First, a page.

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Diagnosis and Treatment |

Radiation Dose in the Selection of 131I or Surgical Treatment for Toxic Thyroid Adenoma

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▸Requests for reprints should be addressed to Colum A. Gorman, M.B., B.Ch.; Mayo Clinic; Rochester, MN 55901.

Rochester, Minnesota

© 1978 American College of PhysiciansAmerican College of Physicians

Ann Intern Med. 1978;89(1):85-90. doi:10.7326/0003-4819-89-1-85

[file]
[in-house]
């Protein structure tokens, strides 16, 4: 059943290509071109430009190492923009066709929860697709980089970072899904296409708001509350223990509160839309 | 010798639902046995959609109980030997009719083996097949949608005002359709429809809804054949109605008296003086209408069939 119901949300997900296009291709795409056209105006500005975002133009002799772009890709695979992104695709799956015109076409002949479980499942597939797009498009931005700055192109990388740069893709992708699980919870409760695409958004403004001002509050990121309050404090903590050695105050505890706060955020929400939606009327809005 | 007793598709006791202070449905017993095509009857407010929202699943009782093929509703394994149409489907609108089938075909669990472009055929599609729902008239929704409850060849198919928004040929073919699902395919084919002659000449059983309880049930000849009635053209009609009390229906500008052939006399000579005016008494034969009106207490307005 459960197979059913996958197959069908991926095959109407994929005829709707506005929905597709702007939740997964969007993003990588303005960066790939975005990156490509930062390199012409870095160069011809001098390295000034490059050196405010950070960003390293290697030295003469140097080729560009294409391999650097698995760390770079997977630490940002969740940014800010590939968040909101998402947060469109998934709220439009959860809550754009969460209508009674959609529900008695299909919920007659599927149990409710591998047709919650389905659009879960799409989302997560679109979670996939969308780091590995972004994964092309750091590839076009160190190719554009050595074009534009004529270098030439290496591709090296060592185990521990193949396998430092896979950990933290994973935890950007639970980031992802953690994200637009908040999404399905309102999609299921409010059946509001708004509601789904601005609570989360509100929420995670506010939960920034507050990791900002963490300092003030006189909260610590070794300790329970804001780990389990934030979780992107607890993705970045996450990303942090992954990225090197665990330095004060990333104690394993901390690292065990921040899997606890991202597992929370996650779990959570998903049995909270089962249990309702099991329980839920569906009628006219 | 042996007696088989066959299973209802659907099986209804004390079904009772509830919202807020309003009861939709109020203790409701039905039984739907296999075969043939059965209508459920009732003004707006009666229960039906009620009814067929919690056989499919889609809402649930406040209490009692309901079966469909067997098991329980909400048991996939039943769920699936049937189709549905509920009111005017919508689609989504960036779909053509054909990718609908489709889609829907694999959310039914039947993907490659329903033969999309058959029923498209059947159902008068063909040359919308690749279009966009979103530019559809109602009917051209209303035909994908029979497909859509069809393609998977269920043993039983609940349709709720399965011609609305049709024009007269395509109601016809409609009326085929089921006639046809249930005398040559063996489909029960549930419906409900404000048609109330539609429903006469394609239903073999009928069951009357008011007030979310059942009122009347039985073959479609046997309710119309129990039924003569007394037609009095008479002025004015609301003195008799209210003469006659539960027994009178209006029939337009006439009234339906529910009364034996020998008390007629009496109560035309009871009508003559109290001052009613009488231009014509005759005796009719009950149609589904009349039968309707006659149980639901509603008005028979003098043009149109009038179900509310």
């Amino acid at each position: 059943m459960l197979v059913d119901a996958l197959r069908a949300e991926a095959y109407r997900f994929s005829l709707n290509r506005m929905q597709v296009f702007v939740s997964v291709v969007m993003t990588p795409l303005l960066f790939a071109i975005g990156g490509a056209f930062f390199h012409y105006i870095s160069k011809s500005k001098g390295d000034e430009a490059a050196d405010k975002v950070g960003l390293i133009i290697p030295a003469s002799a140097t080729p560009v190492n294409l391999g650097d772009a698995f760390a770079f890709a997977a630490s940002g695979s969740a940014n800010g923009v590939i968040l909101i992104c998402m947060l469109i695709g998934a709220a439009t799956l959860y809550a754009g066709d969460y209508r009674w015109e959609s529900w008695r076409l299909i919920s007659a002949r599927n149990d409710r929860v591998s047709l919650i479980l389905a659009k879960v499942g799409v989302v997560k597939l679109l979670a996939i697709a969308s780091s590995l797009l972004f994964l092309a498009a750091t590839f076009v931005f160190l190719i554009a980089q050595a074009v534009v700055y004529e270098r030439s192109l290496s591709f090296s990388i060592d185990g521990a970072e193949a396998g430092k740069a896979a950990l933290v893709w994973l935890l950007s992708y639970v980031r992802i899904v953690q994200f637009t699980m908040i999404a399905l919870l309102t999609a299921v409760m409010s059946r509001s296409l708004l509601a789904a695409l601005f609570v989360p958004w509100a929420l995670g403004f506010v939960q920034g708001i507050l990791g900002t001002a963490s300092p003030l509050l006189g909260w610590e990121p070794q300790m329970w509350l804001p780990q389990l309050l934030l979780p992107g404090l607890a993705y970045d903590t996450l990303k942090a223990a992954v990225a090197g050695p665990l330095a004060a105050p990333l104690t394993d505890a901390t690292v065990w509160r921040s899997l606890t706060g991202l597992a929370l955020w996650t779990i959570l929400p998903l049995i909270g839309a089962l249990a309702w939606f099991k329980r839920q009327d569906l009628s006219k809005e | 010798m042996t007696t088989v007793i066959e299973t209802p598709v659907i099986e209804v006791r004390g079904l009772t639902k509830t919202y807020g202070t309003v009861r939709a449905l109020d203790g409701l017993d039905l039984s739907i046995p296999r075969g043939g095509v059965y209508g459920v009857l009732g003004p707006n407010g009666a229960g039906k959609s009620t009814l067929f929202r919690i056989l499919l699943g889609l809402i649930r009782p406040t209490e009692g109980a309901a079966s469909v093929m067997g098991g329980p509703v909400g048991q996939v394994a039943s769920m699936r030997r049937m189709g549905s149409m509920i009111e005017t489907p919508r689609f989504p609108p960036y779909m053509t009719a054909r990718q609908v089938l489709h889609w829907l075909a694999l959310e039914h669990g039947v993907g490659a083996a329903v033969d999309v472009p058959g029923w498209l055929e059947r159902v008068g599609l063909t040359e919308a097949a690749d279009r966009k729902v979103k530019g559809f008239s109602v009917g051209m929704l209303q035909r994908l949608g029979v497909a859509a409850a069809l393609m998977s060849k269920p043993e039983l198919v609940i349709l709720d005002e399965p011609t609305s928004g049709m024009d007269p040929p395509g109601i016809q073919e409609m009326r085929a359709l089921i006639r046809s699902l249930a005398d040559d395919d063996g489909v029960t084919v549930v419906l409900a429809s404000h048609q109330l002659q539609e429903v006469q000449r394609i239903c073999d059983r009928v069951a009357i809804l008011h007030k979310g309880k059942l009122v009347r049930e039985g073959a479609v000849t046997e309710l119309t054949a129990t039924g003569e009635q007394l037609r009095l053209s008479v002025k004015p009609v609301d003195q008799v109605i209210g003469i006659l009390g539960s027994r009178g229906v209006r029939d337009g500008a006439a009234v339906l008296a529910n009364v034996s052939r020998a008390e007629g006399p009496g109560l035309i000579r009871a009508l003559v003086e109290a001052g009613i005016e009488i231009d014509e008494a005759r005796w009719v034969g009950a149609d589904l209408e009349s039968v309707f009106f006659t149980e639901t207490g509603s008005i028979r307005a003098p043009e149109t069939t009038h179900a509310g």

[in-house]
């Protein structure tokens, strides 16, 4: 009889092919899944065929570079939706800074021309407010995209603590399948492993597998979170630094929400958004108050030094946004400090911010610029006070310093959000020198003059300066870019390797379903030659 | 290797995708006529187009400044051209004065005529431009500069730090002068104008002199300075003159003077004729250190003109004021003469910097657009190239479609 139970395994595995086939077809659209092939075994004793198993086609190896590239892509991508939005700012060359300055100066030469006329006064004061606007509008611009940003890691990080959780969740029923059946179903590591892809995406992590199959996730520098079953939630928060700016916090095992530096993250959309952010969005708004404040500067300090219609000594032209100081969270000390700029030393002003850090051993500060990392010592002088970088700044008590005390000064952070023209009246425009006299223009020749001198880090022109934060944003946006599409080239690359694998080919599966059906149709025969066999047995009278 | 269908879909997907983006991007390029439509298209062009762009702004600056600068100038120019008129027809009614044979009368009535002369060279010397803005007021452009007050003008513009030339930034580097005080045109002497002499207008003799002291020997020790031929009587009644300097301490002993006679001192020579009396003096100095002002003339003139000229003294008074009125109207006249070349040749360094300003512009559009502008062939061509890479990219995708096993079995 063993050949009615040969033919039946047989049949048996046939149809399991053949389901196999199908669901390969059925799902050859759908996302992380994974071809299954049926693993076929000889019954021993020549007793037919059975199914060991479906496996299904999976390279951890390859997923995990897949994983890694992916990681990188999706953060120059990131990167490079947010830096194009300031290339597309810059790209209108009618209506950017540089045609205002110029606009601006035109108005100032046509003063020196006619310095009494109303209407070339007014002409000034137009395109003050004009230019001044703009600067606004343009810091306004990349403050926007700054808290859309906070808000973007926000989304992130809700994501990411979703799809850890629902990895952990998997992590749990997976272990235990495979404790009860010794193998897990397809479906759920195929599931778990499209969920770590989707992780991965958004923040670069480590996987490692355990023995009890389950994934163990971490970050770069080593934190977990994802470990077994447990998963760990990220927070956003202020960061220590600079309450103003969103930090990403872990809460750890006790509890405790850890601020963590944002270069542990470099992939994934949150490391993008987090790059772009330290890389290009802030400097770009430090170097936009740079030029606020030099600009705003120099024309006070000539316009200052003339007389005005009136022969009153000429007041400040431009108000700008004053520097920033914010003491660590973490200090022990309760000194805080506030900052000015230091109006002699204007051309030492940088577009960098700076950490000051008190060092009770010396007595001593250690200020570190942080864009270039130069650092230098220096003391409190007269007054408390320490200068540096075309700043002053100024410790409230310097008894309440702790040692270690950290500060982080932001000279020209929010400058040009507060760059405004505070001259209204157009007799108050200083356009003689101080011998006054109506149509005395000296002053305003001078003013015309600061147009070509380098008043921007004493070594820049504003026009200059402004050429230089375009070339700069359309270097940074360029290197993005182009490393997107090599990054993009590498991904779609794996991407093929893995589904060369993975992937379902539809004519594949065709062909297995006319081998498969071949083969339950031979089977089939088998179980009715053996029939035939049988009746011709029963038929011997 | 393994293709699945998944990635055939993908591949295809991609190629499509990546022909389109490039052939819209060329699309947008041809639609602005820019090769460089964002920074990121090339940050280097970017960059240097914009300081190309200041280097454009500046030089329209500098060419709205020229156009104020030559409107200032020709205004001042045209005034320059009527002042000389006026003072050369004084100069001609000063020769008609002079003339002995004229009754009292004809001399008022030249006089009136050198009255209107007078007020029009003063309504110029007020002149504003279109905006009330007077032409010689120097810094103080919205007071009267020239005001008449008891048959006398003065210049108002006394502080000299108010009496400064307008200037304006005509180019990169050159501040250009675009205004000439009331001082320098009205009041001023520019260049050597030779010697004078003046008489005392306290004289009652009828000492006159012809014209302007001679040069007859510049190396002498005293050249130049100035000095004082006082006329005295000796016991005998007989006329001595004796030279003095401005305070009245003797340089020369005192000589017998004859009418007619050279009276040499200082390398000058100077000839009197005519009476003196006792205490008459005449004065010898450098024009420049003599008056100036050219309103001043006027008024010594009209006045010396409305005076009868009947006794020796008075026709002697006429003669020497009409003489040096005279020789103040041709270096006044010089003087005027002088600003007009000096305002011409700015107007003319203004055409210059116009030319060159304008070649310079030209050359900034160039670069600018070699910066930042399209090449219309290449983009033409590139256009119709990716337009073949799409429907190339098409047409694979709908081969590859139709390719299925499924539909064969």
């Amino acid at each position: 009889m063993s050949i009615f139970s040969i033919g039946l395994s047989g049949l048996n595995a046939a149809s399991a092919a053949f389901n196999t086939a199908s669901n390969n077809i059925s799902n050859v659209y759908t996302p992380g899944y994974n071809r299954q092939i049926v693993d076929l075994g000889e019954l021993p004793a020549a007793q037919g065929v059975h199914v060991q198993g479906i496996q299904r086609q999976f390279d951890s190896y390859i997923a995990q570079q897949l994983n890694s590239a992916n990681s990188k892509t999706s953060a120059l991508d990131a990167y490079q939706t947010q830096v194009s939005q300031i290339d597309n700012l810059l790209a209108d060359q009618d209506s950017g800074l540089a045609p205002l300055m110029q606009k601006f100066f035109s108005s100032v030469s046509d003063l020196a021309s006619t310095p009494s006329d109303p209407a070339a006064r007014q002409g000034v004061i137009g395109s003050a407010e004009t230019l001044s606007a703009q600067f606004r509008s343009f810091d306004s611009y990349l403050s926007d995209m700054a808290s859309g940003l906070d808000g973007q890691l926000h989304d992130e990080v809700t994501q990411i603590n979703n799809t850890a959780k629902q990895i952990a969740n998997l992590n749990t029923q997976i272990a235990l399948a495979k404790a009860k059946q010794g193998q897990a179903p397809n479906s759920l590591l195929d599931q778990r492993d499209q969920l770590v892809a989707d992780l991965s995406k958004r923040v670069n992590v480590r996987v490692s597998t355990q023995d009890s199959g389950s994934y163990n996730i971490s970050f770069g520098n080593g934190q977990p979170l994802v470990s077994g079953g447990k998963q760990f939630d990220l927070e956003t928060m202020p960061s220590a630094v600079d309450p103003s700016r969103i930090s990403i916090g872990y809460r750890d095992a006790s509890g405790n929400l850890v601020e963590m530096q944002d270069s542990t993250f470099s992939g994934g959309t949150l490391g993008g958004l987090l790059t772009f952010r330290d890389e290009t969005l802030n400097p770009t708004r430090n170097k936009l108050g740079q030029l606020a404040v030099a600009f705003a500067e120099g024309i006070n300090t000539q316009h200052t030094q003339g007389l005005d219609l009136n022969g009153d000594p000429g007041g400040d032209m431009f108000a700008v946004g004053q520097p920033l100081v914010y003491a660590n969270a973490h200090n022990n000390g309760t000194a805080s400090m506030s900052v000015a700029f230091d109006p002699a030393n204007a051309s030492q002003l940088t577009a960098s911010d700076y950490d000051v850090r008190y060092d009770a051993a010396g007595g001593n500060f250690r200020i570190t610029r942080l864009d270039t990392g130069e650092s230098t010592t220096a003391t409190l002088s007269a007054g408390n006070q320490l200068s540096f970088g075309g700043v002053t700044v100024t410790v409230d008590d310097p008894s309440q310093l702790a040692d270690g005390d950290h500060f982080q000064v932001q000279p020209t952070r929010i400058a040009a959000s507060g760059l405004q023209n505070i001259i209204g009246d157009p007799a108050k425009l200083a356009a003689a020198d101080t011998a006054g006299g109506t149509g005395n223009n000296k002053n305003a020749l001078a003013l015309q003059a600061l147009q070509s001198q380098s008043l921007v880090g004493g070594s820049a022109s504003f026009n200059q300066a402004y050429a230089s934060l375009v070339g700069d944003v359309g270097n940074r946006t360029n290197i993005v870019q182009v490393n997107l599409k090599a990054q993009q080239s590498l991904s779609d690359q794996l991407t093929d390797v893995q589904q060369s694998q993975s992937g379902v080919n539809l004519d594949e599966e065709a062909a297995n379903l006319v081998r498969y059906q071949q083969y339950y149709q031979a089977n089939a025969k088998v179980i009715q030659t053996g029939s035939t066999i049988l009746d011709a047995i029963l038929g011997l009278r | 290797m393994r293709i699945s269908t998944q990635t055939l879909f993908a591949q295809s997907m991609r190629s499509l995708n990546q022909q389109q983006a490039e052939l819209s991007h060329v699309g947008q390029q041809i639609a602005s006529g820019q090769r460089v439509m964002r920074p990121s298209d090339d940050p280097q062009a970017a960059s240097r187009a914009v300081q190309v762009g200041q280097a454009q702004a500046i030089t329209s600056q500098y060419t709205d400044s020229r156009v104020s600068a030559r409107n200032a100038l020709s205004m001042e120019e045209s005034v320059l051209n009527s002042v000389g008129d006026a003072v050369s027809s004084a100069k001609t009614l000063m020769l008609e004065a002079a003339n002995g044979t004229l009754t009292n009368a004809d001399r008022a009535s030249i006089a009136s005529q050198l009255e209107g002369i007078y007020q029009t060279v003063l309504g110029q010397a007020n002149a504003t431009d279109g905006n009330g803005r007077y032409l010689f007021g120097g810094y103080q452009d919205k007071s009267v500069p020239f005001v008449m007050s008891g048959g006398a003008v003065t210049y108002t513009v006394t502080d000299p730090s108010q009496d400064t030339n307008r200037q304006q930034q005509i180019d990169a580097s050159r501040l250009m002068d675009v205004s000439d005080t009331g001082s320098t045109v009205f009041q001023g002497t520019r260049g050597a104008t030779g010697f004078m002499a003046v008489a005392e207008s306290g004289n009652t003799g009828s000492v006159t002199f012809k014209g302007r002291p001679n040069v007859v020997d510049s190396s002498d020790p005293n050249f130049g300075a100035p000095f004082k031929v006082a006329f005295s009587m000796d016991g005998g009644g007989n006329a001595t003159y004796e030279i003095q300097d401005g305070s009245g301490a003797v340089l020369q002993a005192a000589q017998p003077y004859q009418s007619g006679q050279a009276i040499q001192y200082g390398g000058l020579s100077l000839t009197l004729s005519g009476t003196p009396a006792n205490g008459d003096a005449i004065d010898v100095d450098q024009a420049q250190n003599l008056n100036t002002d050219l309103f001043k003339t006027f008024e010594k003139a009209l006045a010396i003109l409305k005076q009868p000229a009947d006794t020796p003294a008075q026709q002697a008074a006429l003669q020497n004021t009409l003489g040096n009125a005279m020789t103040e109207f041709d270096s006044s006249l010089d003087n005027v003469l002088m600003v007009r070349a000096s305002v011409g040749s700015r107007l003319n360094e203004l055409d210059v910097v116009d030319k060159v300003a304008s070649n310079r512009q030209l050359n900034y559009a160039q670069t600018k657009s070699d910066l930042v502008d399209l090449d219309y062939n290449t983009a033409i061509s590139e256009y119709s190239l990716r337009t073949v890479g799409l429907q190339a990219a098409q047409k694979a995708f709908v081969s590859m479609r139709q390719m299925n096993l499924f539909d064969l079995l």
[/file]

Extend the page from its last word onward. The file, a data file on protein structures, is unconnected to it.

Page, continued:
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Clinicians, by their patterns of referral to colleagues in nuclear medicine or surgery, may strongly influence the selection of 131I versus surgical treatment for patients with toxic thyroid adenoma. The information presented here is intended to aid them in making an informed choice. As nodule size of an adenoma increases from 2 cm to 6 cm, the amount of radioiodine administered to the patient to deliver the same dose (30 000 rads to the nodule center, assuming a 30% uptake) increases from 5.6 mCi to 135 mCi. Concurrently, the suppressed thyroid tissue receives a radiation dose as high as 2300 rads. Despite these potentially carcinogenic doses, few patients with radioiodine-induced thyroid tumors have been reported; we discuss possible reasons for this. For young patients with large nodules, surgery is preferred.





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